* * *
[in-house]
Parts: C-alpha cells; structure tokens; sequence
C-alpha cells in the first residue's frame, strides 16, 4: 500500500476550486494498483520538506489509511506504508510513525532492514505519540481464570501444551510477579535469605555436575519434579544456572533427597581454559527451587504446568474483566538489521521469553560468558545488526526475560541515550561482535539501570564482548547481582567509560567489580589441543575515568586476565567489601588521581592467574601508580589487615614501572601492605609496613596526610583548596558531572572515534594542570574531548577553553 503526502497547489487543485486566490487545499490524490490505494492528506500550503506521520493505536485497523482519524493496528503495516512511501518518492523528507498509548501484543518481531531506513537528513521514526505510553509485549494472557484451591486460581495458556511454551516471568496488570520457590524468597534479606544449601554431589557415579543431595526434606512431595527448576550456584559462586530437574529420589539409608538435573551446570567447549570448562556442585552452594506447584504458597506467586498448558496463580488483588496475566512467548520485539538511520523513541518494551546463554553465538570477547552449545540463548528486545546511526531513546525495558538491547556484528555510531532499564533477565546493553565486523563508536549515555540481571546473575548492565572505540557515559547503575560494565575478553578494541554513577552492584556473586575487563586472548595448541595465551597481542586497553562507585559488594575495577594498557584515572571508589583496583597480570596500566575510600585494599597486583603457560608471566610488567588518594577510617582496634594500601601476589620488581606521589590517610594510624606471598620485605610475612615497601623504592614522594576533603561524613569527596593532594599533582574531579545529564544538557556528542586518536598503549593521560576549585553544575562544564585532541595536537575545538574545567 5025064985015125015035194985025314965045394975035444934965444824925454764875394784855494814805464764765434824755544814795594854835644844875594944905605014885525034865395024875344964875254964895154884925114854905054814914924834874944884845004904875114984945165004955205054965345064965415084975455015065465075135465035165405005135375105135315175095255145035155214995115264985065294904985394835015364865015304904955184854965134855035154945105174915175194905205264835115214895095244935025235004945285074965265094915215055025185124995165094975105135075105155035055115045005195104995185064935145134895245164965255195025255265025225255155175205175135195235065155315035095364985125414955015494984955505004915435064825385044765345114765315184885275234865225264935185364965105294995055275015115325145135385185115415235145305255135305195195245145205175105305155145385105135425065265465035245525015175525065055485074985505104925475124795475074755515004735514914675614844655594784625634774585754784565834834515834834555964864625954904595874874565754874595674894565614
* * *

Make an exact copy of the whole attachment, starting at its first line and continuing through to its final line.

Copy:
[in-house]
Parts: C-alpha cells; structure tokens; sequence
C-alpha cells in the first residue's frame, strides 16, 4: 500500500476550486494498483520538506489509511506504508510513525532492514505519540481464570501444551510477579535469605555436575519434579544456572533427597581454559527451587504446568474483566538489521521469553560468558545488526526475560541515550561482535539501570564482548547481582567509560567489580589441543575515568586476565567489601588521581592467574601508580589487615614501572601492605609496613596526610583548596558531572572515534594542570574531548577553553 503526502497547489487543485486566490487545499490524490490505494492528506500550503506521520493505536485497523482519524493496528503495516512511501518518492523528507498509548501484543518481531531506513537528513521514526505510553509485549494472557484451591486460581495458556511454551516471568496488570520457590524468597534479606544449601554431589557415579543431595526434606512431595527448576550456584559462586530437574529420589539409608538435573551446570567447549570448562556442585552452594506447584504458597506467586498448558496463580488483588496475566512467548520485539538511520523513541518494551546463554553465538570477547552449545540463548528486545546511526531513546525495558538491547556484528555510531532499564533477565546493553565486523563508536549515555540481571546473575548492565572505540557515559547503575560494565575478553578494541554513577552492584556473586575487563586472548595448541595465551597481542586497553562507585559488594575495577594498557584515572571508589583496583597480570596500566575510600585494599597486583603457560608471566610488567588518594577510617582496634594500601601476589620488581606521589590517610594510624606471598620485605610475612615497601623504592614522594576533603561524613569527596593532594599533582574531579545529564544538557556528542586518536598503549593521560576549585553544575562544564585532541595536537575545538574545567 5025064985015125015035194985025314965045394975035444934965444824925454764875394784855494814805464764765434824755544814795594854835644844875594944905605014885525034865395024875344964875254964895154884925114854905054814914924834874944884845004904875114984945165004955205054965345064965415084975455015065465075135465035165405005135375105135315175095255145035155214995115264985065294904985394835015364865015304904955184854965134855035154945105174915175194905205264835115214895095244935025235004945285074965265094915215055025185124995165094975105135075105155035055115045005195104995185064935145134895245164965255195025255265025225255155175205175135195235065155315035095364985125414955015494984955505004915435064825385044765345114765315184885275234865225264935185364965105294995055275015115325145135385185115415235145305255135305195195245145205175105305155145385105135425065265465035245525015175525065055485074985505104925475124795475074755515004735514914675614844655594784625634774585754784565834834515834834555964864625954904595874874565754874595674894565614